One year ago today, I had major shoulder surgery. I woke up far too early, didn't have coffee, and had the best surgical experience of my life (n=9 or 10) in terms of care, anesthesia, and analgesia.
I thought I was prepared. My surgeon had given me guidelines; my husband and I had had lots of conversations about how, when, where, what. I knew that it would be 2 months before I was allowed to run; 3 months before I could bike. My surgery was not a typical one -- no rotator cuff, biceps tendon, or labral repairs for me. No, I had to have the rare one, a capsular shift and HAGL repair -- which involved cutting open my otherwise healthy rotator cuff to reach the problem areas.
I didn't really understand just how much of an impact it would be on my life. Losing the use of your dominant arm for 6 weeks? Extremely frustrating. For the first week, things were measured in invisible increments. On day 2, I walked to the corner. on day 3, the corner + 1 block. On day 8, I was allowed to shower, although it was a scary experience. Dressing required help. Eating was messy and one-handed. My meals were cut up for me like I was 5 (which I am, internally).
On day 27, I went back to work. Early. And sooner than I ought to have, but I was going stir-crazy at home, seeing all the things I could/should do and not being able to do them.
Three months in, I took my first bike ride. Slow and tentative. Witha mild stomach flu, but I damn well wasn't going to postpone it.
Four months in, I was allowed in the pool.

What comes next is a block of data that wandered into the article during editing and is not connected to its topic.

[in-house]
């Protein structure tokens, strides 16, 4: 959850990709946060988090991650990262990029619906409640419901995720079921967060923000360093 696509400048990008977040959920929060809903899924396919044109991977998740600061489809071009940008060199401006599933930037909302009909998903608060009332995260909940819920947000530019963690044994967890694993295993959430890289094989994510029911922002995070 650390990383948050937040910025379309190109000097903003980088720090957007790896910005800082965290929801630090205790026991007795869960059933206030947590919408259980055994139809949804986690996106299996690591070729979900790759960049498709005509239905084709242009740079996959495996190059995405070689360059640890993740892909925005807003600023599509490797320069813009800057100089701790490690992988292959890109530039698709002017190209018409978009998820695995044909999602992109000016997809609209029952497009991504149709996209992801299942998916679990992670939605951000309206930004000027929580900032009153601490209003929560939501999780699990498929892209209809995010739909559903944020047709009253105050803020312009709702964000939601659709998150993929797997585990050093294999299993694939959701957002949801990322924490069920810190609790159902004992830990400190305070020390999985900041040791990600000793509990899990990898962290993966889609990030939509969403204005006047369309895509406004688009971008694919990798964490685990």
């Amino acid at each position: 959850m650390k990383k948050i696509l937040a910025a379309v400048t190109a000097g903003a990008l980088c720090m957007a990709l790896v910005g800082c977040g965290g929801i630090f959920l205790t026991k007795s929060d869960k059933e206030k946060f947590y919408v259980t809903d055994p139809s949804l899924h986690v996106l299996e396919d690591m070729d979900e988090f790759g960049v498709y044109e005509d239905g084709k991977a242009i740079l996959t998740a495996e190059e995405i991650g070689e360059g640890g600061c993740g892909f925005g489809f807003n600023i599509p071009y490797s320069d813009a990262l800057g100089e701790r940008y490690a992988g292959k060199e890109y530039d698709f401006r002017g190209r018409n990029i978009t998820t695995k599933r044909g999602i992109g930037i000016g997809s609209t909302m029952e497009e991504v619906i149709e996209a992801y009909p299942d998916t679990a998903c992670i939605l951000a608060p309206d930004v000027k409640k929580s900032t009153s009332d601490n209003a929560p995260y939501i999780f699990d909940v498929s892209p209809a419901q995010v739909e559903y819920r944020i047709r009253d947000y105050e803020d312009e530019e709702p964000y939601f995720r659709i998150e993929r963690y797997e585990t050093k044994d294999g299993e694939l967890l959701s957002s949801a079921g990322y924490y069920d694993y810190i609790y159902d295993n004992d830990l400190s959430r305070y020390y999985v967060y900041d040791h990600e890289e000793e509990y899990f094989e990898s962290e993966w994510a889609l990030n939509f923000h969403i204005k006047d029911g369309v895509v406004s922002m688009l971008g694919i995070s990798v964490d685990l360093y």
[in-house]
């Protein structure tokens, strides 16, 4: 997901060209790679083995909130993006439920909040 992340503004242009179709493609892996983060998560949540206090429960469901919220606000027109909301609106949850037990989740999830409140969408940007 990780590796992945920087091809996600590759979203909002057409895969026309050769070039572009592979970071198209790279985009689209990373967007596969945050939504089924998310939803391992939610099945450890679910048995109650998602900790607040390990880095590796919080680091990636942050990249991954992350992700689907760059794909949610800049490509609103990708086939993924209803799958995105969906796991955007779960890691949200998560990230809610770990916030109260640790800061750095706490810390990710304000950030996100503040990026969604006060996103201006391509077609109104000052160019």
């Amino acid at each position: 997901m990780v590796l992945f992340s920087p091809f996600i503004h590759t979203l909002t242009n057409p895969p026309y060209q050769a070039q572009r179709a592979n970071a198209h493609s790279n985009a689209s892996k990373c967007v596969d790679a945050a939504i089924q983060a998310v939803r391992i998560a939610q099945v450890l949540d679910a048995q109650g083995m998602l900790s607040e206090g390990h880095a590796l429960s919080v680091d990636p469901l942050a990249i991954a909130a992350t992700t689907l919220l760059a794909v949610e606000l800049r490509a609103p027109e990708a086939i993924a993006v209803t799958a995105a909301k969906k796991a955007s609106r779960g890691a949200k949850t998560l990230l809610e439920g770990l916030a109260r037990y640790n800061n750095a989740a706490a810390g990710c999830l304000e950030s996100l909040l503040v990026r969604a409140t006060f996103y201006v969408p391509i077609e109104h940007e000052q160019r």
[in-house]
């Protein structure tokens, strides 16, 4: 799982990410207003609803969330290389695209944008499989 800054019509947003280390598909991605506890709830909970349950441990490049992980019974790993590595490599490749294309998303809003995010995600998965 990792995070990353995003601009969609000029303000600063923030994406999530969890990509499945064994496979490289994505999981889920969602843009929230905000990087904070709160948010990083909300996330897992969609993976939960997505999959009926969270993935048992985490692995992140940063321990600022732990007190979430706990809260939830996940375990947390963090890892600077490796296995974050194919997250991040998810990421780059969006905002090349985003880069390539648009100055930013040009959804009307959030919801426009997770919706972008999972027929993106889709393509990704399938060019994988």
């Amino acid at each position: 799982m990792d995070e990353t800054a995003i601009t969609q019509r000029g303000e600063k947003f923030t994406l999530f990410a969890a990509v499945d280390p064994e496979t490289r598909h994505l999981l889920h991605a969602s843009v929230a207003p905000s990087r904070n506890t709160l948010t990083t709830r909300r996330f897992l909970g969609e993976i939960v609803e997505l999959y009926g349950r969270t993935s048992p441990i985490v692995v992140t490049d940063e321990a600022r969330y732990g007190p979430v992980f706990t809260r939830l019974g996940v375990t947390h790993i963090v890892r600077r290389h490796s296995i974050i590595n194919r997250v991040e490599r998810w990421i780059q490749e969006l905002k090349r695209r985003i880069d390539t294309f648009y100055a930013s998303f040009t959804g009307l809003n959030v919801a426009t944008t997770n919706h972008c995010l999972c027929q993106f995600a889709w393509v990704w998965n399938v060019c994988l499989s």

It was roughly 6 months before I got clearance to hang from my arms. A simple hang, not anything complicated.
The surgery threatened my sense of autonomy, and my sense of identity.
I fell in love with trapeze after I started in 2003. The endorphins, the focus, the strength. Being an arealist, albeit an amateur one, was one of my defining traits. The shoulder surgery changed that. It took trapeze out of my vocabulary. It made me dependent on El Bandito for simple things like tying my damn shoes. I could do a pullup before I could easily put on a sports bra. I couldn't imagine not doing trapeze again, but I dreaded the steps involved in returning. And before that, I needed help doing such simple things.
It hasn't been easy. I'm back in class this session, but at a much lower level than previously. Good for not taxing my shoulder, and for not learning bad habits. Bad in that it's frustrating me. I end up demonstrating tricks and trying things I once knew how to do, not learning new things at this point.
I'm running to get my endorphin high. It helps, but it isn't the satisfaction of learning a new trick. It's a different focus, a different meditation.
It's been a hard year. A very good one in some respects, but a hard one. I'm lucky to have had an incredibly supportive spouse through it all. El Bandito has been terrific. A few friends stuck through, but it's also amazing how much people don't realize that a simple phone call or email expressing interest helps.
Tonight, I might skip my shoulder PT for the first time in a year. The exercises have changed, of course, but I haven't missed a single day. Part discipline, part fear, part need to control as much of the outcome as possible.
Rambling. Tonight I did intervals on the treadmill. Fast, furious sprints, interspersed with calm walking. I breathed in and out, feeling the swing of my arm with the cadence of my feet. It was enough, in the moment. Then I came home and put on my favorite boots (and my pants which have become too big somehow) and El Bandito took me out for a fabulous dinner. So WTF am I complaining about?